This is difficult. First, consider this:
For centuries, people thought that words were just labels for objects, and that different languages merely attached different strings of sounds to things—or, more accurately, to concepts. Now it was suggested that the world might be perceived differently by people speaking different languages. Or, more radically, that people could only perceive aspects of the world for which their languages have words. Source
Neither you asking them to speak in English or them continuing to speak in their native language is rude.
I'm Dutch, living in Netherlands, with an English fiancé. Netherlands is #1 on EF EPI in 2019, which means that on average Dutch people speak English very well. Consider my fiancé in your position, me in your date's position and other Dutch people we interact with to be in your date's friends' position.
My fiancé and I are okay talking English to each other. I speak it quite well, around a B2 level, perhaps C1. Dutch people we encounter speak English with varying degrees of proficiency, but nearly all of them can converse in English and are happy to do so. After reading this, speaking English all the time shouldn't be a problem, right? Wrong.
Language allows us to communicate, to get a message across. Language is also related to culture and perception. I recommend reading the article linked above. Even with my level of mastery over the English language, I cannot always convey the message I want to my fiancé. There are occasional misunderstandings. While in a 1-on-1 conversation those misunderstandings get resolved quickly, it is much more difficult to get them resolved in a group setting, especially if there are varying levels of proficiency. It is simply easier for them to communicate in their language. Some topics can only be discussed in one language even, because the other language lacks the words for the phenomenon.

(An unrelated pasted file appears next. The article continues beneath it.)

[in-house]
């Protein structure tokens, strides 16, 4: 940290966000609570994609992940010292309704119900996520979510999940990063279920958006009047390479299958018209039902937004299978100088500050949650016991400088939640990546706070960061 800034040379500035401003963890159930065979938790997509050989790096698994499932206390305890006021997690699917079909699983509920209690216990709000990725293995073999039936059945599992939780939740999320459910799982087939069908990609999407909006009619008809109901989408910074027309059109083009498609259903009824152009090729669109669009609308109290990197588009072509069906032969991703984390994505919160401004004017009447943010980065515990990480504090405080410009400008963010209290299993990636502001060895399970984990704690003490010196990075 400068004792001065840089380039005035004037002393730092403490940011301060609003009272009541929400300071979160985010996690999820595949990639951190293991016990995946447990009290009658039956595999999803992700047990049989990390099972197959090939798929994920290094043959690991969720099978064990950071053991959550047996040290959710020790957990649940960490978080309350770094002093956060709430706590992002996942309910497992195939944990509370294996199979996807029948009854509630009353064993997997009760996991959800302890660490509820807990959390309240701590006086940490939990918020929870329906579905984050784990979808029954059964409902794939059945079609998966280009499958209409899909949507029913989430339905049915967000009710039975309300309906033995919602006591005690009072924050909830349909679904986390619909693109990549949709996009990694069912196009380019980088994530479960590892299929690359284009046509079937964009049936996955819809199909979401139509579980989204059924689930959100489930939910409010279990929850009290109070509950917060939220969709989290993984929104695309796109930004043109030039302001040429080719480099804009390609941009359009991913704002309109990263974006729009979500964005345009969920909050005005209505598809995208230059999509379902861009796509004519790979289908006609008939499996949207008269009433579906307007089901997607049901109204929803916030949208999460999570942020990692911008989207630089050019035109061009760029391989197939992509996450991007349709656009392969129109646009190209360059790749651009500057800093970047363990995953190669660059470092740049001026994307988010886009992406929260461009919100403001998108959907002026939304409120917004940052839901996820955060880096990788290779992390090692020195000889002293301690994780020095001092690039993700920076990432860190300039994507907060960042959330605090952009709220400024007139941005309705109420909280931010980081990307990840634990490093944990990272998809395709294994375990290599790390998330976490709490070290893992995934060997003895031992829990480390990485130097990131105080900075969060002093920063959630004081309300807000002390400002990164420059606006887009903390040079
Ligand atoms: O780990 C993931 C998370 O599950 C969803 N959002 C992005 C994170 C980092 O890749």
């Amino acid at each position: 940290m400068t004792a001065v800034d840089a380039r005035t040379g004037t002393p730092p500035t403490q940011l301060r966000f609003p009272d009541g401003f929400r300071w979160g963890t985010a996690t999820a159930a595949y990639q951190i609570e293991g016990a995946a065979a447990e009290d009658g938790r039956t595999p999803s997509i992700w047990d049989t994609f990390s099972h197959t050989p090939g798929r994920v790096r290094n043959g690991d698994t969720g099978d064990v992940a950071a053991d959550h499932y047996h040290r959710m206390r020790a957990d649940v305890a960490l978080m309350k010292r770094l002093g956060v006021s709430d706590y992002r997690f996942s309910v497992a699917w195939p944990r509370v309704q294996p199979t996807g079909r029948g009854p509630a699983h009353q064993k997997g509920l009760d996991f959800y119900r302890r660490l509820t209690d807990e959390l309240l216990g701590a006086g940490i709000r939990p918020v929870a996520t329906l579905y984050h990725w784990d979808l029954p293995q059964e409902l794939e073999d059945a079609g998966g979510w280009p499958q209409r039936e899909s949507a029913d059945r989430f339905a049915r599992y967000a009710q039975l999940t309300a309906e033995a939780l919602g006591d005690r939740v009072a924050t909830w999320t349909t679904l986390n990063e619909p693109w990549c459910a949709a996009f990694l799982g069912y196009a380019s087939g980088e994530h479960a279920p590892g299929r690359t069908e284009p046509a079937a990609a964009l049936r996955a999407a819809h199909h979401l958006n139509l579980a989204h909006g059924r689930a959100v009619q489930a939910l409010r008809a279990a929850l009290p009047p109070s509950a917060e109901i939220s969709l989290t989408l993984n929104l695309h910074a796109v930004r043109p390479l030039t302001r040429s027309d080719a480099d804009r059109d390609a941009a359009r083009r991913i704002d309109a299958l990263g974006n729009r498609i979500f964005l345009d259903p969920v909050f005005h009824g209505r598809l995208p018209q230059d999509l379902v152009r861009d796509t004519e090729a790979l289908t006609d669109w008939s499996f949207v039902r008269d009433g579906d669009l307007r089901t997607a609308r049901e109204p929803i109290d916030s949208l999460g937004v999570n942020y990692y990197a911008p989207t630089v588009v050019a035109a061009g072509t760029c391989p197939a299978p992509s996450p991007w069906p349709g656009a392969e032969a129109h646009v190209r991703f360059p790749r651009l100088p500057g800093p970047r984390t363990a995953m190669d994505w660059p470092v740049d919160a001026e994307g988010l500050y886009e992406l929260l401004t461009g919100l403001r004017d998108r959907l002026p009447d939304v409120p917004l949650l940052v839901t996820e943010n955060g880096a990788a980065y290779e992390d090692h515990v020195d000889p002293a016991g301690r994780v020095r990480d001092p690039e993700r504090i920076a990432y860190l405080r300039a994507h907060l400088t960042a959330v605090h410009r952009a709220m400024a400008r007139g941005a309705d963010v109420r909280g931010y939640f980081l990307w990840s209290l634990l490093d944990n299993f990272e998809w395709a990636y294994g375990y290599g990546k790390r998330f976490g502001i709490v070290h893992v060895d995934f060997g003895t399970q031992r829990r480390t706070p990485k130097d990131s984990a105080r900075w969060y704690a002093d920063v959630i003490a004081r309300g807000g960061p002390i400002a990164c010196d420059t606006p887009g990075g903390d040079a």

There's only one thing that will help you in the long term: learn their language. It has the bonus of learning more of your date's culture as well.
That won't help you now though - learning a language takes time and dedication. For now, you can try asking if they will speak in English. They might or might not. They might fall back into speaking their native language after a bit. Don't think them rude for it and don't think yourself rude for asking. If it is a small group, maybe of 2-3 people, consider asking again. Or perhaps you can initiate a sub-conversation in English with a smaller group?
If you wish to ask them to speak your language, phrase it as a request for a kindness on their part, not as something they should do because it is "the language of the country". That would xenophobic and rude. Instead, focus on hospitality and kindness.
Once your language skills pick up and you can follow conversations better, the feeling of being excluded will go away. My fiancé reported similar feelings, which went away as his grasp of the language increased. Perhaps a course in confidence can help you now.